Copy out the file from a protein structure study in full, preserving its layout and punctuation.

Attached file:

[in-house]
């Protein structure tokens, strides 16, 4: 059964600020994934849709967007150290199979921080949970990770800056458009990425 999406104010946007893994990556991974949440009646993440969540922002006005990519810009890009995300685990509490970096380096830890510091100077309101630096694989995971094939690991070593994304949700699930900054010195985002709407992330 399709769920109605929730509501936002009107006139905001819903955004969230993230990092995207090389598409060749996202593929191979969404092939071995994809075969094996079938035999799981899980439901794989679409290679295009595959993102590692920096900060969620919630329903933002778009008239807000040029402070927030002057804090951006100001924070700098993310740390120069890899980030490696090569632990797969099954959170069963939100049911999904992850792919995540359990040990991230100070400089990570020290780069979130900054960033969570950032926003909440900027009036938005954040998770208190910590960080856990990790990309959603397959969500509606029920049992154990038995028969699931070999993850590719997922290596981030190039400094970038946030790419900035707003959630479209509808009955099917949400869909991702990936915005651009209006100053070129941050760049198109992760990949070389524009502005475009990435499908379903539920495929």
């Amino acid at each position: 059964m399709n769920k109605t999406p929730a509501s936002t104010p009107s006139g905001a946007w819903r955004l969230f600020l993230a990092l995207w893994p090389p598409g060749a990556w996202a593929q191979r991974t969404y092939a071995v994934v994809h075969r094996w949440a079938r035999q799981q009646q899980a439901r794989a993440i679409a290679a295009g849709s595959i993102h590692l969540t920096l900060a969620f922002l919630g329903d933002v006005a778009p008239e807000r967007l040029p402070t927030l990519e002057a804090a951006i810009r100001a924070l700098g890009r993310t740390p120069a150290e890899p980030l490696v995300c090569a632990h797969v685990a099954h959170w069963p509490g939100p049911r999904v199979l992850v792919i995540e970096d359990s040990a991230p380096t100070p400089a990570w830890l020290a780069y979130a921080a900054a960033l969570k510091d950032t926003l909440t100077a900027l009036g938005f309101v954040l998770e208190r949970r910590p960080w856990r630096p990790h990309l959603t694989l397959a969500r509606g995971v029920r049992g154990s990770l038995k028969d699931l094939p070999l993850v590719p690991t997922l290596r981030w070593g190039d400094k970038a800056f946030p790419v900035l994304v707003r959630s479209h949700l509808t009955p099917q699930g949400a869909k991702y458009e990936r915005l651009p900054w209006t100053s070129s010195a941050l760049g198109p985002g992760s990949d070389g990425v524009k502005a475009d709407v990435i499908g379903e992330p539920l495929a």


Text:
[in-house]
């Protein structure tokens, strides 16, 4: 059964600020994934849709967007150290199979921080949970990770800056458009990425 999406104010946007893994990556991974949440009646993440969540922002006005990519810009890009995300685990509490970096380096830890510091100077309101630096694989995971094939690991070593994304949700699930900054010195985002709407992330 399709769920109605929730509501936002009107006139905001819903955004969230993230990092995207090389598409060749996202593929191979969404092939071995994809075969094996079938035999799981899980439901794989679409290679295009595959993102590692920096900060969620919630329903933002778009008239807000040029402070927030002057804090951006100001924070700098993310740390120069890899980030490696090569632990797969099954959170069963939100049911999904992850792919995540359990040990991230100070400089990570020290780069979130900054960033969570950032926003909440900027009036938005954040998770208190910590960080856990990790990309959603397959969500509606029920049992154990038995028969699931070999993850590719997922290596981030190039400094970038946030790419900035707003959630479209509808009955099917949400869909991702990936915005651009209006100053070129941050760049198109992760990949070389524009502005475009990435499908379903539920495929």
């Amino acid at each position: 059964m399709n769920k109605t999406p929730a509501s936002t104010p009107s006139g905001a946007w819903r955004l969230f600020l993230a990092l995207w893994p090389p598409g060749a990556w996202a593929q191979r991974t969404y092939a071995v994934v994809h075969r094996w949440a079938r035999q799981q009646q899980a439901r794989a993440i679409a290679a295009g849709s595959i993102h590692l969540t920096l900060a969620f922002l919630g329903d933002v006005a778009p008239e807000r967007l040029p402070t927030l990519e002057a804090a951006i810009r100001a924070l700098g890009r993310t740390p120069a150290e890899p980030l490696v995300c090569a632990h797969v685990a099954h959170w069963p509490g939100p049911r999904v199979l992850v792919i995540e970096d359990s040990a991230p380096t100070p400089a990570w830890l020290a780069y979130a921080a900054a960033l969570k510091d950032t926003l909440t100077a900027l009036g938005f309101v954040l998770e208190r949970r910590p960080w856990r630096p990790h990309l959603t694989l397959a969500r509606g995971v029920r049992g154990s990770l038995k028969d699931l094939p070999l993850v590719p690991t997922l290596r981030w070593g190039d400094k970038a800056f946030p790419v900035l994304v707003r959630s479209h949700l509808t009955p099917q699930g949400a869909k991702y458009e990936r915005l651009p900054w209006t100053s070129s010195a941050l760049g198109p985002g992760s990949d070389g990425v524009k502005a475009d709407v990435i499908g379903e992330p539920l495929a």